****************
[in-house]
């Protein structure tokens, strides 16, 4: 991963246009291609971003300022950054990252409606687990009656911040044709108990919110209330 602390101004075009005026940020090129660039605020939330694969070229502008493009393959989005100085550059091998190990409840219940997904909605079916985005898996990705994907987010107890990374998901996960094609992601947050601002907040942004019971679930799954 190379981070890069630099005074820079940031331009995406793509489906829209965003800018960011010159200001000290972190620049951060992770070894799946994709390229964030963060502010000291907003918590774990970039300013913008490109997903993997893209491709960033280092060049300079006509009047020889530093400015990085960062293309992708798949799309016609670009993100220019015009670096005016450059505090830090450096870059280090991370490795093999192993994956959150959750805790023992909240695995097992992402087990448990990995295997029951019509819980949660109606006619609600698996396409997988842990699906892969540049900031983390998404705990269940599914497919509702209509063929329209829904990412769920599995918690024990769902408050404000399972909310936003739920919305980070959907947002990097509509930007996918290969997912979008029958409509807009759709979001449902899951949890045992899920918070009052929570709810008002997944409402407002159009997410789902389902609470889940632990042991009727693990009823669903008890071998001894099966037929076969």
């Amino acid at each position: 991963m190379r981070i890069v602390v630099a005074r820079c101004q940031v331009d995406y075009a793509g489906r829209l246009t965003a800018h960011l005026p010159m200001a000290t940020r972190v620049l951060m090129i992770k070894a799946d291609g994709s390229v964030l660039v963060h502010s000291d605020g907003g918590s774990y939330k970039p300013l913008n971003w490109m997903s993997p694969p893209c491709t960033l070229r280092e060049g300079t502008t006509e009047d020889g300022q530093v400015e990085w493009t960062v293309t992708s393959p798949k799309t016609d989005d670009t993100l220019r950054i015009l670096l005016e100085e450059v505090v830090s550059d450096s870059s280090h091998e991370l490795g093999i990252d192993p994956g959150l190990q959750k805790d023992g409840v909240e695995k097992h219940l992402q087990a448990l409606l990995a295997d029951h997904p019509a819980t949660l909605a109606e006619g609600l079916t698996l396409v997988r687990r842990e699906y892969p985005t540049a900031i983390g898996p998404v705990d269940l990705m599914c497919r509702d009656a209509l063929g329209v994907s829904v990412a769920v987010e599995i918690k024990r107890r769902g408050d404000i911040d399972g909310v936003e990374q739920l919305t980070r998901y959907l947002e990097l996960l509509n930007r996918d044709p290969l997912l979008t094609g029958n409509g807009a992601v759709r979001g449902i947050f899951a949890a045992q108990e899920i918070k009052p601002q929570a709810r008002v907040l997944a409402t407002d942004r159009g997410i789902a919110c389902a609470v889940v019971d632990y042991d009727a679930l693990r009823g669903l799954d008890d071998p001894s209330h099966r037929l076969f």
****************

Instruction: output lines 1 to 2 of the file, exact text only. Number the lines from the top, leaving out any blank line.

[in-house]
């Protein structure tokens, strides 16, 4: 991963246009291609971003300022950054990252409606687990009656911040044709108990919110209330 602390101004075009005026940020090129660039605020939330694969070229502008493009393959989005100085550059091998190990409840219940997904909605079916985005898996990705994907987010107890990374998901996960094609992601947050601002907040942004019971679930799954 190379981070890069630099005074820079940031331009995406793509489906829209965003800018960011010159200001000290972190620049951060992770070894799946994709390229964030963060502010000291907003918590774990970039300013913008490109997903993997893209491709960033280092060049300079006509009047020889530093400015990085960062293309992708798949799309016609670009993100220019015009670096005016450059505090830090450096870059280090991370490795093999192993994956959150959750805790023992909240695995097992992402087990448990990995295997029951019509819980949660109606006619609600698996396409997988842990699906892969540049900031983390998404705990269940599914497919509702209509063929329209829904990412769920599995918690024990769902408050404000399972909310936003739920919305980070959907947002990097509509930007996918290969997912979008029958409509807009759709979001449902899951949890045992899920918070009052929570709810008002997944409402407002159009997410789902389902609470889940632990042991009727693990009823669903008890071998001894099966037929076969």